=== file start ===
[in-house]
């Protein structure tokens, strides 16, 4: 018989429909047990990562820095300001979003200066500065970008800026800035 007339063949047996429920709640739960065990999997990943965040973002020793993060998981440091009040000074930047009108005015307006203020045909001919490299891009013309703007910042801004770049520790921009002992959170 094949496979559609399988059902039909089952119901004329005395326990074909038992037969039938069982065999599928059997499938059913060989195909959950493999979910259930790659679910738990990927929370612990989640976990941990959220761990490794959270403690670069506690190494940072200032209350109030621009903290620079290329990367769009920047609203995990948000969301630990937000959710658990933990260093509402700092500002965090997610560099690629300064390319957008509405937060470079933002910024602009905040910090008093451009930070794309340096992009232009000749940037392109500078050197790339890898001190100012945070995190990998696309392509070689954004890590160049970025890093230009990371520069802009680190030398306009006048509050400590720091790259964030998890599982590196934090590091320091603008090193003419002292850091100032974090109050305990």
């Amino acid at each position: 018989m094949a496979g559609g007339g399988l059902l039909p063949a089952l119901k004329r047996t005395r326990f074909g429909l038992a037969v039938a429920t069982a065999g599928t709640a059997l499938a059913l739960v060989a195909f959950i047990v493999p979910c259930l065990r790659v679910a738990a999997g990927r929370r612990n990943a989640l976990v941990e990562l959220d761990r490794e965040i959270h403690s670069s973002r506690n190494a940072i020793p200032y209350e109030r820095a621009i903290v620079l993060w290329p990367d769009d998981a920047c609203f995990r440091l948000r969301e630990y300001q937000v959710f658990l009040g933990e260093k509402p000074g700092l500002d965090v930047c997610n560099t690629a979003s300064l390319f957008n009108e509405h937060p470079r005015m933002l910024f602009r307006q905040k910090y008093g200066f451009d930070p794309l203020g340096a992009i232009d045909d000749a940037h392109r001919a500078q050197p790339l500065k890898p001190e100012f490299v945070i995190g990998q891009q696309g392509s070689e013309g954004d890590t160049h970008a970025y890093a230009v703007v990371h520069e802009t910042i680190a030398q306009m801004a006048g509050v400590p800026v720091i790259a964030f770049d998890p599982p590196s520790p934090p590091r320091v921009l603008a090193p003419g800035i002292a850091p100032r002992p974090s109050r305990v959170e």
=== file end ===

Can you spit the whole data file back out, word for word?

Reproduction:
[in-house]
């Protein structure tokens, strides 16, 4: 018989429909047990990562820095300001979003200066500065970008800026800035 007339063949047996429920709640739960065990999997990943965040973002020793993060998981440091009040000074930047009108005015307006203020045909001919490299891009013309703007910042801004770049520790921009002992959170 094949496979559609399988059902039909089952119901004329005395326990074909038992037969039938069982065999599928059997499938059913060989195909959950493999979910259930790659679910738990990927929370612990989640976990941990959220761990490794959270403690670069506690190494940072200032209350109030621009903290620079290329990367769009920047609203995990948000969301630990937000959710658990933990260093509402700092500002965090997610560099690629300064390319957008509405937060470079933002910024602009905040910090008093451009930070794309340096992009232009000749940037392109500078050197790339890898001190100012945070995190990998696309392509070689954004890590160049970025890093230009990371520069802009680190030398306009006048509050400590720091790259964030998890599982590196934090590091320091603008090193003419002292850091100032974090109050305990």
């Amino acid at each position: 018989m094949a496979g559609g007339g399988l059902l039909p063949a089952l119901k004329r047996t005395r326990f074909g429909l038992a037969v039938a429920t069982a065999g599928t709640a059997l499938a059913l739960v060989a195909f959950i047990v493999p979910c259930l065990r790659v679910a738990a999997g990927r929370r612990n990943a989640l976990v941990e990562l959220d761990r490794e965040i959270h403690s670069s973002r506690n190494a940072i020793p200032y209350e109030r820095a621009i903290v620079l993060w290329p990367d769009d998981a920047c609203f995990r440091l948000r969301e630990y300001q937000v959710f658990l009040g933990e260093k509402p000074g700092l500002d965090v930047c997610n560099t690629a979003s300064l390319f957008n009108e509405h937060p470079r005015m933002l910024f602009r307006q905040k910090y008093g200066f451009d930070p794309l203020g340096a992009i232009d045909d000749a940037h392109r001919a500078q050197p790339l500065k890898p001190e100012f490299v945070i995190g990998q891009q696309g392509s070689e013309g954004d890590t160049h970008a970025y890093a230009v703007v990371h520069e802009t910042i680190a030398q306009m801004a006048g509050v400590p800026v720091i790259a964030f770049d998890p599982p590196s520790p934090p590091r320091v921009l603008a090193p003419g800035i002292a850091p100032r002992p974090s109050r305990v959170e």